Govt gets Oppn on board on Finance Bill
Posted on: 12:41 PM IST Apr 29, 2013
New Delhi: There seems to be a breakthrough in the efforts to end Parliament deadlock as the government has managed to get the Opposition on board to pass the Finance Bill. Sources say that the Finance Bill is likely to be taken up on Tuesday along with demands for grants. The demands for grants for four ministries were agreed upon in consultation with opposition parties.
This came after Parliamentary Affairs Minister met Leader of the Opposition in the Lok Sabha Sushma Swaraj to gain a consensus on the crucial Finance Bill. Lok Sabha Speaker Meira Kumar also held an all-party meeting to break the deadlock.
The deadlock in Parliament has been continuing as the Opposition has resfused to relent from its demand for Prime Minister Manmohan Singh and Law Minister Ashwani Kumar's resignation over the 2G scam and coal scam.
Kamal Nath, in an interview with CNN-IBN, had dared the Opposition to move a no confidence motion on the floor of the house. "Is that the right kind of opposition? Even if it hurts the people, let's suppose, is that the kind of parliamentary democracy we want? And we must remember that they don't like the government to vote it out. Why can't they say that the government is absolutely rubbish, just bring a no confidence motion," he said. Kamal Nath had even visited BJP veteran leader LK Advani to seek cooperation for the passage of the Finance Bill.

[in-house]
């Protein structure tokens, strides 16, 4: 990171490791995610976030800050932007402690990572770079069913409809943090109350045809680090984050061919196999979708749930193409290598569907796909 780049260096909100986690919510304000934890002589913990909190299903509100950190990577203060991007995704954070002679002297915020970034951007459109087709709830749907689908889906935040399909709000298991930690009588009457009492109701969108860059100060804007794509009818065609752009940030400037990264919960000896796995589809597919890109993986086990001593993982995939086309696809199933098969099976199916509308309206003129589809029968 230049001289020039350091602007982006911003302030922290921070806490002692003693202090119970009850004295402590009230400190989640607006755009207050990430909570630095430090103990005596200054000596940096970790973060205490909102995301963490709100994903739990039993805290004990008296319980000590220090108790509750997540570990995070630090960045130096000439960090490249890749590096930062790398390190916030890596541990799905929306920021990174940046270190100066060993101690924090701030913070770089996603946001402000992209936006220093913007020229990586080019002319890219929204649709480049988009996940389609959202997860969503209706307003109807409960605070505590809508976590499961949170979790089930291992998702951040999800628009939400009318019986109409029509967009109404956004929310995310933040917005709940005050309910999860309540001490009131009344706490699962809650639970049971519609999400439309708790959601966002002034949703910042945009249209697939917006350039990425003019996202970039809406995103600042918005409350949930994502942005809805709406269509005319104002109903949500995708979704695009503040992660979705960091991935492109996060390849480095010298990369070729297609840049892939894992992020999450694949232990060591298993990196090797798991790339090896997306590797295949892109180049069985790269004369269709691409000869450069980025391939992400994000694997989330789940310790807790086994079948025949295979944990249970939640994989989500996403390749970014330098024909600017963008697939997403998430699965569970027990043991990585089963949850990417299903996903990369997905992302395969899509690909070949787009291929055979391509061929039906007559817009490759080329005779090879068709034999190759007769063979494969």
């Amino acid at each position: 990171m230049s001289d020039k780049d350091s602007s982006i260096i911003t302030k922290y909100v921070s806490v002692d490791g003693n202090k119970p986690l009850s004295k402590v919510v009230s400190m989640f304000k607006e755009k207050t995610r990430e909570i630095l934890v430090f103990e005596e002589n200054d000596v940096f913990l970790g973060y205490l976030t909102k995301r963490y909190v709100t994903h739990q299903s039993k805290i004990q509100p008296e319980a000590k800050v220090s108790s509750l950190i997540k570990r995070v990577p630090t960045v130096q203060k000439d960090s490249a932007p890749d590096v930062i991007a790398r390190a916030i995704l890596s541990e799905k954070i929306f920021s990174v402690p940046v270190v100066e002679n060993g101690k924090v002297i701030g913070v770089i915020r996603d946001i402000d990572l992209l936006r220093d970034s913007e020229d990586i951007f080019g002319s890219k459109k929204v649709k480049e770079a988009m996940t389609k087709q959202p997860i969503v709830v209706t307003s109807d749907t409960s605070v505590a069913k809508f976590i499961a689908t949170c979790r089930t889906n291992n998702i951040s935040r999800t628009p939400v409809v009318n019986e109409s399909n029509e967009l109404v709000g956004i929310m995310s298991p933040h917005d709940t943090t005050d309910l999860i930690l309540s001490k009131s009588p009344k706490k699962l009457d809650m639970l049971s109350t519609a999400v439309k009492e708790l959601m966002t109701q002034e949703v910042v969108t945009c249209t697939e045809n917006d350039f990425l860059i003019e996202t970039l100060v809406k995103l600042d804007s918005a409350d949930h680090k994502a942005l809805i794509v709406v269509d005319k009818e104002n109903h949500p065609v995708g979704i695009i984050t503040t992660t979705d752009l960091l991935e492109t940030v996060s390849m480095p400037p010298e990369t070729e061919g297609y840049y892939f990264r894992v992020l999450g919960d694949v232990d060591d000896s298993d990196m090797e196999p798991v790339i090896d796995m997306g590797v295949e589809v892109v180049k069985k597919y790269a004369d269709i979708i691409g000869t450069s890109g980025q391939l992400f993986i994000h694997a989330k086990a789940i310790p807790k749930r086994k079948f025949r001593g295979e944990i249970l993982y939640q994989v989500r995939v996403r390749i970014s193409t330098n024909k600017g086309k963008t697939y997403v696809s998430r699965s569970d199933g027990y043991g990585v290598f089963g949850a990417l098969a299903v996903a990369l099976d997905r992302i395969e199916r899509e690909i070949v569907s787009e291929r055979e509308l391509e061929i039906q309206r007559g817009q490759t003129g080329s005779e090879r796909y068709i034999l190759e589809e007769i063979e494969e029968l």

But the BJP brushed away Nath's remarks and attacked Prime Minister Manmohan Singh instead. "When has the Prime Minister met all political parties to break the deadlock? Parliamentary Affairs minister is just a minister, not the PM, why can't PM meet us and sit down," said BJP leader Yashwant Sinha.
"Parliament getting adjourned frequently is not good for democracy. Government should give answer and now just blame the opposition," CPI leader D Raja said.
Even as the government may have got consensus on the Finance Bill, it remains to be seen whether it has managed to break the Parliament deadlock completely. The big question as to whether Parliament will function normally remains.